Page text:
Whether or not you find that any or all of the court’s analysis leads to “simple” resolution of the on-sale bar, the court may soon be called upon to resolve the fate of the distribution agreement in Hospira, a “second sale” that was not addressed in the decision. Page 7 of the Slip Opinion described the distribution agreement between MedCo and its distributor, ICS.
After manufacture by Ben Venue, the batches of drug were placed “in quarantine” until MedCo obtained FDA approval. The Distribution Agreement made ICS the exclusive distributor of the drug and provided that the title would pass to ICS after MedCo released the drug from quarantine. ICS would place individual purchase orders with MedCo weekly, which MedCo could accept—if the drug was approved—or reject. After the critical date, MedCo released three batches and made them available for sale.
Was this a commercial sale under pre-AIA standards, which the court found were unchanged post-AIA? MedCo placed the drug with ICS, apparently so it could sell quickly after FDA approval. The distribution agreement passed title to ICS once MedCo provided approved drug to ICS and MedCo agreed to pay for ICS’ services in selling the drug. Although actual sales to the public were not made until after the critical date, was the distribution agreement a commercial sale? The distribution agreement involved the conditions precedent for ICS to take title to the invention, to buy it from MedCo and to sell it to the public. While the sale was not made public, as in Helsinn, the sale itself would legally place the product in the public domain, now both pre- and post- AIA.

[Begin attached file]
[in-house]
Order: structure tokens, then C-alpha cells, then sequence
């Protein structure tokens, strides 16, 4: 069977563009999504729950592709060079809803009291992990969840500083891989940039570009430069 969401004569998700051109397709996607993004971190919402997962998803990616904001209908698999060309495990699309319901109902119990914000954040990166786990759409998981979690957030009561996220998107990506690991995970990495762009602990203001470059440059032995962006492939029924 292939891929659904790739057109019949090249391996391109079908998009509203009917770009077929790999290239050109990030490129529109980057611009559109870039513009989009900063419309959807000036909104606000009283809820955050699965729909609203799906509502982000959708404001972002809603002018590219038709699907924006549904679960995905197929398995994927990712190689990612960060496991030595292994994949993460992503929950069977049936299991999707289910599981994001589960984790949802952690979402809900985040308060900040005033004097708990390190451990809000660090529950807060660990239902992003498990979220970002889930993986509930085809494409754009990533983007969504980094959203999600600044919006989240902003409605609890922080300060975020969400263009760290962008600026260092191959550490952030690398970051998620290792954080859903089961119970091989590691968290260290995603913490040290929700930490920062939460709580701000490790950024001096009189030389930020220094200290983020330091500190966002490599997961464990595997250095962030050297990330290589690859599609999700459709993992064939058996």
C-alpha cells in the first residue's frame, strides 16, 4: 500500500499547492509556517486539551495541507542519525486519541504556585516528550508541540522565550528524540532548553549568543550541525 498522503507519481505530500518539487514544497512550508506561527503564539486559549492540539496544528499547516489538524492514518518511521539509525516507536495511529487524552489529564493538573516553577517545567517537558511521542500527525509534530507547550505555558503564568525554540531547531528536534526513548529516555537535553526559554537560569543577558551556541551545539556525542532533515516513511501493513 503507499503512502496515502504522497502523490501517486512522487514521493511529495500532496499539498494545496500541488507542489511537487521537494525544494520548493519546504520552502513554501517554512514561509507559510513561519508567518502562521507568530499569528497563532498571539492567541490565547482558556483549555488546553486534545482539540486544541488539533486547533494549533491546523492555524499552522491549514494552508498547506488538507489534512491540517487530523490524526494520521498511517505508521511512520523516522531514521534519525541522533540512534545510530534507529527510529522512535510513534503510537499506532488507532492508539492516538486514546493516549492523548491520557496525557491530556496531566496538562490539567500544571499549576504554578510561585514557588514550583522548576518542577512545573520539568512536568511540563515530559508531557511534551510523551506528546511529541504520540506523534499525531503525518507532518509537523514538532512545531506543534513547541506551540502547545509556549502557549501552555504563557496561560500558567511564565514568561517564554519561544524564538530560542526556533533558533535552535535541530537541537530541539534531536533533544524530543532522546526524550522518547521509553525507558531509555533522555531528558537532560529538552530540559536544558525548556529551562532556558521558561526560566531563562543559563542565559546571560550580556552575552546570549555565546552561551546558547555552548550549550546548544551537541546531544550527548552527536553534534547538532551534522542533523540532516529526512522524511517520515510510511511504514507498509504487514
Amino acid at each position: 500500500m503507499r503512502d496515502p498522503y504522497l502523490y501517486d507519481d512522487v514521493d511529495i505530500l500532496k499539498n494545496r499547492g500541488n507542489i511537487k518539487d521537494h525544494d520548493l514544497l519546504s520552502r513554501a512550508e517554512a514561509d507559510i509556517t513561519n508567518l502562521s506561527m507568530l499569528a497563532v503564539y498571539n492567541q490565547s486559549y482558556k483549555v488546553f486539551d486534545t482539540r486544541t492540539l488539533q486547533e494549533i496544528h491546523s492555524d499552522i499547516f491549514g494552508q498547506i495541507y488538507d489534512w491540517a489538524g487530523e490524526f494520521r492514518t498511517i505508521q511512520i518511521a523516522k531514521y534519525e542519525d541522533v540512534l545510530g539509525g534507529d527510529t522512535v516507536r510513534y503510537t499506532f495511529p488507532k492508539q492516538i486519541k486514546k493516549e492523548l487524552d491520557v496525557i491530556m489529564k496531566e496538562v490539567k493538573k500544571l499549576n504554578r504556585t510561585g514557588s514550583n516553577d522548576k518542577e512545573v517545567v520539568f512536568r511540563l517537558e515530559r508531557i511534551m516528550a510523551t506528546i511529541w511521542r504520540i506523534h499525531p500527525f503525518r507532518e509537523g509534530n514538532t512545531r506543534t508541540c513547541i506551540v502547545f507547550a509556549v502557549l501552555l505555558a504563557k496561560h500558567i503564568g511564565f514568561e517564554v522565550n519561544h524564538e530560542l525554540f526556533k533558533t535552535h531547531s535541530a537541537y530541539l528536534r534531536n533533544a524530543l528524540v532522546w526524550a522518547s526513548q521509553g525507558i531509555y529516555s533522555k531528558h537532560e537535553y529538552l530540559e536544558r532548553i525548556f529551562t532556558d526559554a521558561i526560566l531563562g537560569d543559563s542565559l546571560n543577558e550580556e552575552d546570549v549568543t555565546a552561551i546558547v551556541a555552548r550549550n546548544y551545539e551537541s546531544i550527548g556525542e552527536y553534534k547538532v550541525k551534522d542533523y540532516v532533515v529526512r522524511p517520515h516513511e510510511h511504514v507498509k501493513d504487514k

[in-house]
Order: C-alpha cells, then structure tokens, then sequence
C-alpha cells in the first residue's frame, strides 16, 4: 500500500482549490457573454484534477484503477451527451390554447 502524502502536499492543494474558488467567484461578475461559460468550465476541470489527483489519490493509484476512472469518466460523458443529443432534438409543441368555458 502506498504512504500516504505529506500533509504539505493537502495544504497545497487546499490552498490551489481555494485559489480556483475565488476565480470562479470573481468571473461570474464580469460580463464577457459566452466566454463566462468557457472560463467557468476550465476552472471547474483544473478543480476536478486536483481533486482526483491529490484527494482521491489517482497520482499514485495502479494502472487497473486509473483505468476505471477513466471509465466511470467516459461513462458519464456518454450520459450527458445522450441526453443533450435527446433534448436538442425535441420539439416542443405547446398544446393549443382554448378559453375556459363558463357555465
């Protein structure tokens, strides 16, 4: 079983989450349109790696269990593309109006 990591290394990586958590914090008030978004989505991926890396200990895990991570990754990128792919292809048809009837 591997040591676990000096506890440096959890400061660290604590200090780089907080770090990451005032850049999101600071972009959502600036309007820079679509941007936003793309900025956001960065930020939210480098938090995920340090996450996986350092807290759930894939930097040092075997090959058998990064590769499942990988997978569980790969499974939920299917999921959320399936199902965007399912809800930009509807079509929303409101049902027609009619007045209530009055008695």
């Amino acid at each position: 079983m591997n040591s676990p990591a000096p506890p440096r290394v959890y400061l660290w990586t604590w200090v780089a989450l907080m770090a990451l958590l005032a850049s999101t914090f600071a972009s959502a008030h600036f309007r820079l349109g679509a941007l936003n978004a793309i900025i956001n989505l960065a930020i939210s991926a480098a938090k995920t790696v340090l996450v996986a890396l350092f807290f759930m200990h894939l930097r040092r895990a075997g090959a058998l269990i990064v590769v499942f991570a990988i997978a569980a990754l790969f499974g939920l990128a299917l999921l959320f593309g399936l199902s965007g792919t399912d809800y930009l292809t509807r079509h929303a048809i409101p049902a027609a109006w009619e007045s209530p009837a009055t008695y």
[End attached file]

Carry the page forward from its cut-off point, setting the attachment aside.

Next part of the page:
No wonder, Prof. Janice Mueller, in her textbook “Patent Law” (5th ed.) began her discussion of section 102(b) by stating that “[t]he on sale bar is probably the greatest source of litigation involving [102(b)] challenges to patent validity.”